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Jo's example an inspiration to other young MS sufferers
IN March, Jo Hardiman from Chipping Norton received the Oxford MS Young Inspiration Award at Oxford University’s MS 2013 research conference at Abingdon’s Four Pillars Hotel.
The annual award, which recognises inspiring young MS sufferers in the county, was given to Ms Hardiman for her work setting up and organising MSsy (a group for young people with MS), as well as her continuing support for fellow sufferers.
One of many touching citations read out during the awards said: “Jo exudes positivity and proves herself to be a considerate and informative friend to many MSers. It is not about our MS, but about us as people.”
Ms Hardiman, a former cancer nurse, said: “It was a real highlight in eight very difficult years.
“My parents were really thrilled, but to be truthful I don’t feel like I am doing anything really special.”
She had just celebrated her 27th birthday in May 2005 when she started to experience extreme tiredness.
The fatigue coupled with excruciating headaches led to her taking time off work as a nurse in Churchill Hospital’s Oncology Unit.
She said: “I had not long started work as a nurse, but soon found it was hard to cope.
“I had to wait six months before I could see a consultant because of the fatigue, and in December I was diagnosed with ME.”
Then one morning in January 2006 Ms Hardiman was woken for work by her alarm – only to find she could not move her right arm.
Her first thought was: “Oh my God, I’m 27 and I’ve had a stroke.”
A CT scan detected damage to the nerves in her brain.
Other scans followed and doctors told Jo and her husband Tim they suspected she had the condition ADEM – acute disseminated encephalomyelitis, which sometimes occurs after a virus and can cause scarring of the brain tissue.
But fatigue, headaches and paralysis followed and in August 2005 she was finally diagnosed with MS, a neurological disease in which a patient’s nerves are slowly destroyed, affecting movement, speech and many other body functions.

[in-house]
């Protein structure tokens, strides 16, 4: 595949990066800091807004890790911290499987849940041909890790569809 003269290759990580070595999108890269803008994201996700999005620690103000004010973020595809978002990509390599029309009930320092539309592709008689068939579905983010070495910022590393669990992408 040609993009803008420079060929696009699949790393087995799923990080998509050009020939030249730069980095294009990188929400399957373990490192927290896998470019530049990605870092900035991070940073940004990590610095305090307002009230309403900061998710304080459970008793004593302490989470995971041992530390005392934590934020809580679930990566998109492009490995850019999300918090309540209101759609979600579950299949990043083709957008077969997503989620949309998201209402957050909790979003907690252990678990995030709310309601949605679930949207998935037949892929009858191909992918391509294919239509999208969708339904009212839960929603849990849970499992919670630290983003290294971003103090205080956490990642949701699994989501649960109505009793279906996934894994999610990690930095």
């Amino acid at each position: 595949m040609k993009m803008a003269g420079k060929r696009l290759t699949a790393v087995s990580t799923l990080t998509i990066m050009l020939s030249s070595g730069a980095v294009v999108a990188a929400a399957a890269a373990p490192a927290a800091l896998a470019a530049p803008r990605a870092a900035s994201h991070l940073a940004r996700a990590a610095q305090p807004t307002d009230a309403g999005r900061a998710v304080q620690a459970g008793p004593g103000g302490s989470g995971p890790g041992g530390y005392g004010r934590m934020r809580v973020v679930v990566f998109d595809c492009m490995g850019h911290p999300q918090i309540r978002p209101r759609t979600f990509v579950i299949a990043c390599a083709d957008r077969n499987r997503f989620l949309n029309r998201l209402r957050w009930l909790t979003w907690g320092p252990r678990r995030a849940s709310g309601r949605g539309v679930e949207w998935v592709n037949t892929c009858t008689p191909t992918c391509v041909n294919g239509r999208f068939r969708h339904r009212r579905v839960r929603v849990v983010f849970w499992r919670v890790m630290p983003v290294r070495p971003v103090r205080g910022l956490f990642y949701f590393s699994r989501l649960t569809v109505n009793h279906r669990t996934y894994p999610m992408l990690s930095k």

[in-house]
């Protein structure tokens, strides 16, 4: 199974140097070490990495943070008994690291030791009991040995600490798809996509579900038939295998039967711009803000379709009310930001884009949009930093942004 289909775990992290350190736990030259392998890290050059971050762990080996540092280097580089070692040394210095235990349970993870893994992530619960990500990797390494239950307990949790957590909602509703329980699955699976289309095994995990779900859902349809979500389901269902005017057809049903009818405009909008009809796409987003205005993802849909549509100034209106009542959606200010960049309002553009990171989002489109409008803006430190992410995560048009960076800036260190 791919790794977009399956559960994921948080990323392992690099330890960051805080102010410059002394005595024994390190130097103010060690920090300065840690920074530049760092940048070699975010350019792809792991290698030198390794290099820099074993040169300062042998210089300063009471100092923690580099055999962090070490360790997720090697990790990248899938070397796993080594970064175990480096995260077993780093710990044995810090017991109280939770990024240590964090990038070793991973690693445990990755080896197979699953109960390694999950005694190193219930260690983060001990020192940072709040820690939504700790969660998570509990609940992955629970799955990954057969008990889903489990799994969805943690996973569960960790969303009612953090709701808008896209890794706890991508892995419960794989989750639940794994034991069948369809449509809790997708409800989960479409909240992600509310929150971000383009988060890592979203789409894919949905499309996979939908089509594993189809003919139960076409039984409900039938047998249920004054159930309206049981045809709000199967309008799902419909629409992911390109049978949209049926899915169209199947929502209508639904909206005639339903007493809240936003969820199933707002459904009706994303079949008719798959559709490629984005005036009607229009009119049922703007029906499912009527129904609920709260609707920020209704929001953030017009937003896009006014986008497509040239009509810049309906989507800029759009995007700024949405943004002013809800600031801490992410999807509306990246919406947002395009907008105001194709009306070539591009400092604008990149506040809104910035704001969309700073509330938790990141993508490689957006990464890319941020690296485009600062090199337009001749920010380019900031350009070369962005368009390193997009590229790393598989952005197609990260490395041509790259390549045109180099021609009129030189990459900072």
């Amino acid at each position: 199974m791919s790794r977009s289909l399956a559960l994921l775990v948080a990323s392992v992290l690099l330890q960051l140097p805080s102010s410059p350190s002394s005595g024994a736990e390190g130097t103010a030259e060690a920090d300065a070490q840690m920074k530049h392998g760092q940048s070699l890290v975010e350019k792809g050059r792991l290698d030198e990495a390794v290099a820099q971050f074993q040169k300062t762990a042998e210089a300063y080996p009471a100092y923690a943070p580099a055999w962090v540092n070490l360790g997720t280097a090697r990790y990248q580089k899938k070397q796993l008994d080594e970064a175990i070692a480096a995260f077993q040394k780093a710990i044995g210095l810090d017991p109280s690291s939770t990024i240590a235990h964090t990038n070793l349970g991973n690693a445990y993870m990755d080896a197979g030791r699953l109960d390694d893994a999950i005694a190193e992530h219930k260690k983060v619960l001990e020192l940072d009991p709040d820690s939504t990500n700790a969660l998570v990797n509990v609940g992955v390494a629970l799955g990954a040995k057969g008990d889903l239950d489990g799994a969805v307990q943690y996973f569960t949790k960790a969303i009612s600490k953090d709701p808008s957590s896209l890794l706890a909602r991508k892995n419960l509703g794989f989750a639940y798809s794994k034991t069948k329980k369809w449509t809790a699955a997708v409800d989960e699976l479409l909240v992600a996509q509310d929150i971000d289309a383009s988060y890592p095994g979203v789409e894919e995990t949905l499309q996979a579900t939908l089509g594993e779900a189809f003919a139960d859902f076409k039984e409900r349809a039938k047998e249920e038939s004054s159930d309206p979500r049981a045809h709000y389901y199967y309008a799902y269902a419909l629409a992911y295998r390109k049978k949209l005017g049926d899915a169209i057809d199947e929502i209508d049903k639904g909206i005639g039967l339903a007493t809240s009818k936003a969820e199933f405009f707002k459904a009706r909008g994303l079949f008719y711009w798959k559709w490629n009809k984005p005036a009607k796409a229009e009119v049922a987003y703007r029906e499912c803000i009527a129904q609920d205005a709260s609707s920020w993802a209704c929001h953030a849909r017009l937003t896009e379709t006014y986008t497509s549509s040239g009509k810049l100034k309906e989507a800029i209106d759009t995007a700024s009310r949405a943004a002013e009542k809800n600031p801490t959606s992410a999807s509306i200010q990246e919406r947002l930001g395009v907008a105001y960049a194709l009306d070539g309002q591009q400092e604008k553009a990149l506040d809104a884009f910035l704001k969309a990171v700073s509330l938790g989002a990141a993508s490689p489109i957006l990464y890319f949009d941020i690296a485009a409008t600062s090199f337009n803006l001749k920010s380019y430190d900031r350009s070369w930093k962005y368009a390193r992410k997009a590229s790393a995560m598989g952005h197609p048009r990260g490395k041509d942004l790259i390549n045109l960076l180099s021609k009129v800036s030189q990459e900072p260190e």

Most people are diagnosed with MS between the ages of 20 and 40, but it can also affect young and older people too.
About 100,000 people in the UK have the disease.
Ms Hardiman said: “On one hand I felt like clapping because at least the MS had been confirmed.
“On the other hand it was very upsetting to know I was just 27 and had MS.”
Then, after she suffered a major relapse in September 2006, doctors told her that her MS was particularly aggressive and she was offered chemotherapy.
She said: “I suddenly went from being the nurse who gives people chemo to having round after round of it myself and it was terrifying.”
As well as the trauma of chemo Jo was faced with the difficult decision of whether to have her eggs frozen.
She said: “I had always dreamed I would be a mum.”
Her parents moved to Chipping Norton to help with her care and in 2007 she finally gave up any thought of returning to work.
After chemo, Jo retained some feeling in her hand but is still weakened down her right side, and since January 2007 has had to inject herself every day with a disease inhibiting drug called Copaxone.
She now uses a motorised scooter to get around and said: “MS has changed my life completely.
“My husband Tim and I sadly separated.
“Of course I get angry... but my philosophy has always been to just get on with life, and as a result I have done things, met people and set up MSsy.”
In 2008 Jo went along to a physio group run by West Oxfordshire MS Society.
She said: “It’s a lovely group but most of the people there are older than me.
“I wanted to talk to younger people so I put an ad on the MS Society internet forum asking if there were other young sufferers in Oxfordshire who wanted to meet up.
“There wasn’t a lot of interest at first but a few of us started to meet and enjoy nights out and I now have around 25 people who can attend once a month, either in the Four Candles Pub in George Street, Oxford or elsewhere for activities.”
She set up the group MSsy in 2010 and explained: “We decided to call the group MSsy because we are messy, our lives are messy and so is our handwriting.”
Since being diagnosed with MS Jo has also jumped out of an aeroplane to raise funds for West Oxfordshire MS Society branch, and in May, the eighth anniversary of when she first became ill, she abseiled down the front of the John Radcliffe Hospital for the Radcliffe Trust’s Cancer Care Fund.
Through the charity Sportability, she and her fellow MSsy members also regularly enjoy microlighting and gliding.
- The West Oxford MSsy Young Persons Group meets every third Tuesday of the month.
For more details email firstname.lastname@example.org
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